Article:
July 16th, 2021

New Programs on Amazon - Do They Help Authors?

by John Peragine

 Amazon can be sneaky sometimes and add new features with little lead time nor explanation. In the past few weeks, some new features have appeared to help authors and potentially harm them. The Big A is a company that wants to keep every cent it makes, hurting authors’ bottom lines. Being aware of new features and how they impact authors is important to be mindful of.

Buy for Others

On the right side of the page on Amazon is a box that reads “Buy for Others.” This is exclusively for Kindles. It allows customers to buy multiple copies of books for a group of people.

PROS

It allows authors to send multiple emails (with a link to an eBook) in one transaction with a note sent to each of them. This is great to send to groups like a book club, a library, or an event like a book reading.

CONS

There is no discount for multiple copies. This does not create much of an incentive for customers. I’d rather take a little less on each sale as an author and sell ten copies in one transaction. This not only helps with sales, but it pushes your book up in the algorithms.

Amazon Book Club

You can find a link to this in the right column. It allows people with similar interests to connect and read books together. You can join a club or create one of your own. Clubs are categorized by genre.

PROS

You can comment and talk about books together. You can find people who have similar interests to you.

CONS

That is about it because there are many more ways this is not good for authors.

  1. You can’t discuss the books. So what’s the point? It is a way for authors to get people to read their books. Stay with me; I will explain why this is only for the elite.
  2. The biggest clubs have tens of thousands of members. You are letting Amazon know what books and genres you like.
  3. How are books chosen? This is where things get dicey. Administrators make the choice of the book of the month for that group. There are two choices for clubs- private and public. The largest clubs are what you can see as a reader. The ones with tons of members. So who runs those big clubs? Amazon. They are listed as Amazon Reviewers. Books are suggested, and the administrator picks the book from those suggestions. The game is rigged. You can’t even find the smaller clubs unless you do searches. Under the featured book clubs are the featured books. Again this is way up on the food chain.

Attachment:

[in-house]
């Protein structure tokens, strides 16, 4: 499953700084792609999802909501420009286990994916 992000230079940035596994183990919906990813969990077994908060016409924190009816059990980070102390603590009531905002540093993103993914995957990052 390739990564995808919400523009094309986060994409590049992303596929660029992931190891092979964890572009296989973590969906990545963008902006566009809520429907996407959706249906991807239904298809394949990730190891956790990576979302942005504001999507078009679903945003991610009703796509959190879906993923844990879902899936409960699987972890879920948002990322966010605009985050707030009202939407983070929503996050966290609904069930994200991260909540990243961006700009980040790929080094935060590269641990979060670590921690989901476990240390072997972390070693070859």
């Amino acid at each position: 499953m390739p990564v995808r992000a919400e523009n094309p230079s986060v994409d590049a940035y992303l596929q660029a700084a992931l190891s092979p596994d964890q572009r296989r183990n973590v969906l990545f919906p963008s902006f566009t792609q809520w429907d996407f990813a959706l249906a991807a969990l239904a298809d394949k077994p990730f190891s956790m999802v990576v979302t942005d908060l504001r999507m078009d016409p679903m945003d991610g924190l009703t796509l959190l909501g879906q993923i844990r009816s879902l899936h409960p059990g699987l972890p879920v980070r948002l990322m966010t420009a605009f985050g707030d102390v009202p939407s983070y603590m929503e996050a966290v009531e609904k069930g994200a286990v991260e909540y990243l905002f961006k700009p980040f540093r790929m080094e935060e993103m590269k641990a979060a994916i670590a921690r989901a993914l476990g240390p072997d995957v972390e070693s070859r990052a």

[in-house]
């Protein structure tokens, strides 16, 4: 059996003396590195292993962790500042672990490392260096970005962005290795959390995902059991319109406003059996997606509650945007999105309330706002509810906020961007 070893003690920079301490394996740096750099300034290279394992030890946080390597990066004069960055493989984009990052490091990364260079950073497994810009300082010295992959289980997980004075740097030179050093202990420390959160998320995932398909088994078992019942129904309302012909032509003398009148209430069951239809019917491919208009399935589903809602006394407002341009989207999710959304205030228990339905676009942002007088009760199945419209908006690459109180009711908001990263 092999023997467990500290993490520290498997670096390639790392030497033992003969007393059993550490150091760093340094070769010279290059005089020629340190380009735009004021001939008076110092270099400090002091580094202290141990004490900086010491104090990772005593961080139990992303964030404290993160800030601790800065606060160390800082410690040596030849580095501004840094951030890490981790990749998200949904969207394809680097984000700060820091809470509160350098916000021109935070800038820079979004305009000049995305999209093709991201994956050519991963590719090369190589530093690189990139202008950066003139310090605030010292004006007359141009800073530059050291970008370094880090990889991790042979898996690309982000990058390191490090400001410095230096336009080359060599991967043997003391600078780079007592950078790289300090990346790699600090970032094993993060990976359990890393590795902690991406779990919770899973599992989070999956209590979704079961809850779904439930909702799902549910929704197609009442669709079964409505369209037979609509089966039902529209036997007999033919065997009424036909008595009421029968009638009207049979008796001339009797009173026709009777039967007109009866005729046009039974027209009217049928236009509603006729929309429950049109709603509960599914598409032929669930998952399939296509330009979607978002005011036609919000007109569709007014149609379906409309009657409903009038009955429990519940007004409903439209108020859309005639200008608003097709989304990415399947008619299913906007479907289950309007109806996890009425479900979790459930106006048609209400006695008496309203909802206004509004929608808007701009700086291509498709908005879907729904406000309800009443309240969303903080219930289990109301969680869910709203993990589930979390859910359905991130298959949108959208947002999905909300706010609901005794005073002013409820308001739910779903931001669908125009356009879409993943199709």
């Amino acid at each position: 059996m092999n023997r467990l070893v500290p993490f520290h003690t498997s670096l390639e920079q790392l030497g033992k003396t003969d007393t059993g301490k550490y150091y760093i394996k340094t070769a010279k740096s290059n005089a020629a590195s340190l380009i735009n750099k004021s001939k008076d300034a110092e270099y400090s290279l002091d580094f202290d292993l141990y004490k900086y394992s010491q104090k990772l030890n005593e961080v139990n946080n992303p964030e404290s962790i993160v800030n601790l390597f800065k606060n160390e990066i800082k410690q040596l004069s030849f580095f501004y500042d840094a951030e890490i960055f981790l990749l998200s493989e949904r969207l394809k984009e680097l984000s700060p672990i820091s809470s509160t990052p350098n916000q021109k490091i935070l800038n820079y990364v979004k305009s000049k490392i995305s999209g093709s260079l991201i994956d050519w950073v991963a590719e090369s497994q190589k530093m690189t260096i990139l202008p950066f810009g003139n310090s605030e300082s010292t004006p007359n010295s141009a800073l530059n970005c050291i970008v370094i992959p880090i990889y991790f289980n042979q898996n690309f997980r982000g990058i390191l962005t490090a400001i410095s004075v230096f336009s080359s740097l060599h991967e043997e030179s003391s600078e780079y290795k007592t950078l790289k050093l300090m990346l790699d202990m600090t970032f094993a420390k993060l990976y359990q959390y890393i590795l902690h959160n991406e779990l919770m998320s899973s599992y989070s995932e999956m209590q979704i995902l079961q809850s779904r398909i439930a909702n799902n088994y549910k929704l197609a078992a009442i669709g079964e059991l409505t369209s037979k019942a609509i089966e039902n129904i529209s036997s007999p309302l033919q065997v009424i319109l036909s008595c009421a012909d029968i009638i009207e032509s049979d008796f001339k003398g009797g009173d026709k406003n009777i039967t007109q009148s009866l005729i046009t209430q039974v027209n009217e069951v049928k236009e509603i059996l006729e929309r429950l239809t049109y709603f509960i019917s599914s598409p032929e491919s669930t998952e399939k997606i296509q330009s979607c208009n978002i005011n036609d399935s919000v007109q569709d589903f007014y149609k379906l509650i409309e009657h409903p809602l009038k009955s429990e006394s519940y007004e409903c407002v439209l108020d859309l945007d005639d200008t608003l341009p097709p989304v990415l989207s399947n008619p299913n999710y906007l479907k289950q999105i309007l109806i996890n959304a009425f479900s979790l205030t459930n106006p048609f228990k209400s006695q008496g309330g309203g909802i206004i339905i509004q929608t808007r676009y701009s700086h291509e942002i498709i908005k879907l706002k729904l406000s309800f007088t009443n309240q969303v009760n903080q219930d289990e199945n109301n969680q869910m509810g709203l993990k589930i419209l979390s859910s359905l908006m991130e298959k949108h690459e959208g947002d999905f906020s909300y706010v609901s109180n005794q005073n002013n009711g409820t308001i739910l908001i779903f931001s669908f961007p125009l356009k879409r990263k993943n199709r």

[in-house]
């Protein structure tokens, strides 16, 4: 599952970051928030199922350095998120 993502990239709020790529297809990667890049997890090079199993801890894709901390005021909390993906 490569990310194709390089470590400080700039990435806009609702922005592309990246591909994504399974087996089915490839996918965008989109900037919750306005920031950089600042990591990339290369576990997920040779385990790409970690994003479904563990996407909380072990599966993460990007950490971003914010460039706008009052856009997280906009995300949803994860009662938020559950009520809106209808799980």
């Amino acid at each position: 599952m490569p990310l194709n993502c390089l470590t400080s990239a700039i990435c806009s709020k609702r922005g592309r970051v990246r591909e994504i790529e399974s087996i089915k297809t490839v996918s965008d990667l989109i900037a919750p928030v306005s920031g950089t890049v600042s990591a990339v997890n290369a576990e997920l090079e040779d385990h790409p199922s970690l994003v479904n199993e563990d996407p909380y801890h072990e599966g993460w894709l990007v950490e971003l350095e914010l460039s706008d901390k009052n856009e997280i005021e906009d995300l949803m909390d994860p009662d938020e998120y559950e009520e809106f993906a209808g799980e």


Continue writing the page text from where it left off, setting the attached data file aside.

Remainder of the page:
This service does very little for indie authors. It seems it is trying to pull people from Goodreads, which seems odd since Goodreads is owned by Amazon. (How old were you when you discovered that?) The only way I can see an indie author using this program is to search for clubs that read their genre and then suggest their book as a recommended read for that month. Even as I type that, it feels spammy and a whole lot of work for little return. Suggestions of titles are not public. (I believe only administrators can see them).

Kindle Vella

This new service has been highly anticipated. I have spoken about Vella in two previous posts Serialization Storytelling Part 1 and Serialization Storytelling Part 2. Vella has launched this week, and I have to say, it is a bit confusing for both authors and customers.

PROS

It is a platform that allows you to create serialized stories that help build a larger fanbase. You can create side stories and try out new characters and book ideas. You can make a little bit of money on each download. You can share stories with direct links to social media. (this is new). You can get 200 free keys. Each key is worth 100 words. So that is about 20K words.

Kindle Vella token prices and value
Number of tokensPricePrice of each tokenRough word count
200$1.99$0.0120,000
525$4.99$0.009552,500
1100$9.99$0.009110,000
1700$14.99$0.0088170,000

CONS

The dashboard for Vella contains very little except a place to add or edit stories. On the KDP dashboard, there is no way to track downloads or sales. People can leave an Amazon review like other books. It was not clear before the platform launched how that would work.

There is a fave’s function. This is what Amazon has to say about this function: